Consider, for instance, her description of a meeting with a senior manager:
Suddenly, the watchword from management was ‘Teaching, Teaching, Teaching.’ […] A Tariff of Expectations would be imposed across the university, with 17 targets to be met, and success in doing so assessed twice a year. I received mine from the executive dean for humanities. (I met her only once. She was appointed last year, a young lawyer specialising in housing. When I tried to talk to her about the history of the university, its hopes, its ‘radical innovation’, she didn’t want to know. I told her why I admired the place, why I felt in tune with Essex and its founding ideas. ‘That is all changing now,’ she said quickly. ‘That is over.’) My ‘workload allocation’, which she would ‘instruct’ my head of department to implement, was impossible to reconcile with the commitments which I had been encouraged – urged – to accept.
The image Warner conjures here is one of two academics talking past each other and unable to communicate due to their profoundly different visions of academic labor. She and the dean barely even seem to be speaking the same language. Warner speaks of ‘hopes’ and ‘radical innovation,’ while the dean invokes the bureaucratic language of ‘workload allocation’ and ‘tariffs of expectations.’ In the end, the conflict Warner describes seems to be less about the consequences of top-down management than about the unresolved implications of multiple visions and languages of academic life co-inhabiting one same university.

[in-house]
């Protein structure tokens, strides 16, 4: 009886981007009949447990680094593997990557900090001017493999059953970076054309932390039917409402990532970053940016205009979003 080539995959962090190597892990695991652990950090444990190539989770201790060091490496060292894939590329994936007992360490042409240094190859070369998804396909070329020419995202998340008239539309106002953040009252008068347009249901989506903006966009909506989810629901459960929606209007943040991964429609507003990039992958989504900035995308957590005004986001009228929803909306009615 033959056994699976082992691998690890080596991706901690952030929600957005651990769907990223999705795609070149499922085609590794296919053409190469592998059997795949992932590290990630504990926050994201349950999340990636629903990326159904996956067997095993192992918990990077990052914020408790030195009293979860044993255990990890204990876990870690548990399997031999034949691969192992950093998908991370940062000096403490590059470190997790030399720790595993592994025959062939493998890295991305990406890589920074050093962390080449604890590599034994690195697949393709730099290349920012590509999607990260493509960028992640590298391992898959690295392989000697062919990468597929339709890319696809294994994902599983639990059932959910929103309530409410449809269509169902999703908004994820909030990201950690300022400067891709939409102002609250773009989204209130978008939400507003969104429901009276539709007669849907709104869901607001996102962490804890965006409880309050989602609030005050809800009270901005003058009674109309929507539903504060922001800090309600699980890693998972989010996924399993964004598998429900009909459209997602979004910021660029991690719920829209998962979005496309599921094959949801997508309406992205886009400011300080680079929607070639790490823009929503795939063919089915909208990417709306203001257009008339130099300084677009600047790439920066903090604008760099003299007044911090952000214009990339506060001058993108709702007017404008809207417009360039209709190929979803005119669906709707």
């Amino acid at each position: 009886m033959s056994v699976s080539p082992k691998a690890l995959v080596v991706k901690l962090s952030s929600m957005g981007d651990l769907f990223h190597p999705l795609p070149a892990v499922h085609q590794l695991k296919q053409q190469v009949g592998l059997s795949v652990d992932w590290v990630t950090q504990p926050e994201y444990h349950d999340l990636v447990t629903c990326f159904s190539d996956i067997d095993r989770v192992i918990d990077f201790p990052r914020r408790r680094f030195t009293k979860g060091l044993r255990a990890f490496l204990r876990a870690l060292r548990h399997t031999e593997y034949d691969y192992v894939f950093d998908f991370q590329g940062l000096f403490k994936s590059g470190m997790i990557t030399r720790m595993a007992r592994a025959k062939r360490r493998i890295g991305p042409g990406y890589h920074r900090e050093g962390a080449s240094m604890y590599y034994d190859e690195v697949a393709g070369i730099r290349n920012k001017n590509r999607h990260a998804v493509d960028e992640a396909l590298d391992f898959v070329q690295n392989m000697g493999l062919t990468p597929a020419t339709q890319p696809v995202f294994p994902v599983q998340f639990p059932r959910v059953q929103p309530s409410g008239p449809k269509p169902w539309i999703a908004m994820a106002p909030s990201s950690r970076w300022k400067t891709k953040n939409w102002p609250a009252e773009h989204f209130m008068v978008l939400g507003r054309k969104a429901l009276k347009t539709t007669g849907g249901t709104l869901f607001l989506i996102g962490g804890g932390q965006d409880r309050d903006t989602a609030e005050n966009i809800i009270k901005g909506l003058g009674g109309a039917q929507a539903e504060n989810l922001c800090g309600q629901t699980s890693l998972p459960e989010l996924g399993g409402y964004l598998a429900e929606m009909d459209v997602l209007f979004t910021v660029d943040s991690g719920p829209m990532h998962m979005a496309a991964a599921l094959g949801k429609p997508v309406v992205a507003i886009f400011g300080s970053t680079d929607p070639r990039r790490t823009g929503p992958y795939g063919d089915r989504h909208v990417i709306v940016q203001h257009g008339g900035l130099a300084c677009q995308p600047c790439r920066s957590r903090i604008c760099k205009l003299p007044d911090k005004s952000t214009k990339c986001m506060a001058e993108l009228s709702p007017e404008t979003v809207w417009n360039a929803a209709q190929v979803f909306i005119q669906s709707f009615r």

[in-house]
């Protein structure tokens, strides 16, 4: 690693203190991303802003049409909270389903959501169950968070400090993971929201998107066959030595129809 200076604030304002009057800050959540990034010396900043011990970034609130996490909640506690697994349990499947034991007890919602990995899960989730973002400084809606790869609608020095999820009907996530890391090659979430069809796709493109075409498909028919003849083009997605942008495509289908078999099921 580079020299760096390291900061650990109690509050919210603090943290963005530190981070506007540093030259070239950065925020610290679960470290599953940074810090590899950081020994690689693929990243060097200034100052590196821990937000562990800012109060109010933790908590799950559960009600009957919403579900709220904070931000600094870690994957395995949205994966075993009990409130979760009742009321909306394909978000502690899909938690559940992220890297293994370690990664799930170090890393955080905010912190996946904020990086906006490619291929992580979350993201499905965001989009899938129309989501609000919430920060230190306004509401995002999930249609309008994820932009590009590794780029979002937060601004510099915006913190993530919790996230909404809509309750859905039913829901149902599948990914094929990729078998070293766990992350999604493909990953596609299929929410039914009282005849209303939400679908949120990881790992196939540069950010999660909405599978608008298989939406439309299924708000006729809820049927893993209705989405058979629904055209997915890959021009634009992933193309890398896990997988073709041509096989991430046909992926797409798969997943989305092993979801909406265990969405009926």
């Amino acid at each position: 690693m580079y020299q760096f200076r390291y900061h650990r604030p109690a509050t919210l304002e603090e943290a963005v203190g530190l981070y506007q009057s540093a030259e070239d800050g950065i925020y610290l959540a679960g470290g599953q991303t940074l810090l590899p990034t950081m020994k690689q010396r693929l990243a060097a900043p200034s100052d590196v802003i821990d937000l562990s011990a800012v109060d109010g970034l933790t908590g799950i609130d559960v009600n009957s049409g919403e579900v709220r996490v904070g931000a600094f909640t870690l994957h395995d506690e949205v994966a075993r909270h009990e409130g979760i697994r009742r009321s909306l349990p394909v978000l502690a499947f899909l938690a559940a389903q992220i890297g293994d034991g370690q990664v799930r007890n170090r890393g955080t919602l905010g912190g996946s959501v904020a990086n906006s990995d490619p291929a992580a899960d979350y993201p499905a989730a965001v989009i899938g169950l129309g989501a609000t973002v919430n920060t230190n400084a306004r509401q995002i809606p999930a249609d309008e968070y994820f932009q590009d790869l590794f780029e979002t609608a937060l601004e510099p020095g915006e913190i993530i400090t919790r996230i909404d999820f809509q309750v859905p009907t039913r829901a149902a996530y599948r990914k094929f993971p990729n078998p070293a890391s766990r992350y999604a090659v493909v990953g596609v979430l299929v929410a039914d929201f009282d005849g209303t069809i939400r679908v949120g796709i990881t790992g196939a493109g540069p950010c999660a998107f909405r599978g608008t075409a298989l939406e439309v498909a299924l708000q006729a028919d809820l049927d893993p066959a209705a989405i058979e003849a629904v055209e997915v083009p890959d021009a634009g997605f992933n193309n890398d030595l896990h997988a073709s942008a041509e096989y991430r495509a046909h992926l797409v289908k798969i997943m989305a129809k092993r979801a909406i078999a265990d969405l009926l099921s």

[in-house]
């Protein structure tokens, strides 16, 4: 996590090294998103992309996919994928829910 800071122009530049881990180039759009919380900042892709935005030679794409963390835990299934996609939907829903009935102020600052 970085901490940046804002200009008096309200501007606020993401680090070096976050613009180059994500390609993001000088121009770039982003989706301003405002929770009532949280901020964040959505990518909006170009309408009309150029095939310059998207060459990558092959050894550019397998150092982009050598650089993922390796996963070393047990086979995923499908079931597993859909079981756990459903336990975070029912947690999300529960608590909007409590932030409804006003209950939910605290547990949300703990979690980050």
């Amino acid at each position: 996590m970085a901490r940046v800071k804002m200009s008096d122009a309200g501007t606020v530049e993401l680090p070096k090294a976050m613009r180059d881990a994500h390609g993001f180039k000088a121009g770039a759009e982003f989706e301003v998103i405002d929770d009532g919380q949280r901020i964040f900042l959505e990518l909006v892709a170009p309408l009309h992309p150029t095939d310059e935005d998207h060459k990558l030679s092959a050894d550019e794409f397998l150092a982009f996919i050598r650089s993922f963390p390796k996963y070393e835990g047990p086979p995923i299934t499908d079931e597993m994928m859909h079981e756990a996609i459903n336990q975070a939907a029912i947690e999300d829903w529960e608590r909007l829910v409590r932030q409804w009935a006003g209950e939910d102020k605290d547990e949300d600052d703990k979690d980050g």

This contradiction between two very different ways of imagining academic life might be a result of the rapid pace at which British universities have transformed themselves over the past two decades, in response to equally swift shifts in government policy.
In this sense, the controversy surrounding Marina Warner’s resignation is emblematic of far-reaching problems in academic at large, and it is misleading to single the University of Essex out for criticism. In the span of much less than any academic’s career, ‘academia’ has become an ‘industry’, run according to new and different objectives by a class of managers who are with increasing frequency recruited from non-academic backgrounds, e.g. from the business world. Debates about this sudden adoption of the organizational principles and bureaucratic language of the business world, both in public and within universities, have been astonishingly limited. In some cases, academics simply seem to just ‘go with the flow’ and adapt to the changing nature of their workplace. In some cases, grievances remain private and hidden, as there are fewer and fewer outlets for their public discussions in universities that operate on the basis of hierarchical chains of command. In some cases, finally, high-profile public controversies erupt and then fade away without being truly resolved, as was the case with Marina Warner’s resignation last year.
All this points to a need for sustained, open and public debate about the changing nature of academic labor. Polemics of the sort that liken academic managers to military dictators are unhelpful, and fundamentalist assertions of particular visions of academic life are unlikely to achieve much. What is sorely missing and urgently necessary is genuine dialogue about the ways in which the different members of academic communities work together in a changing world.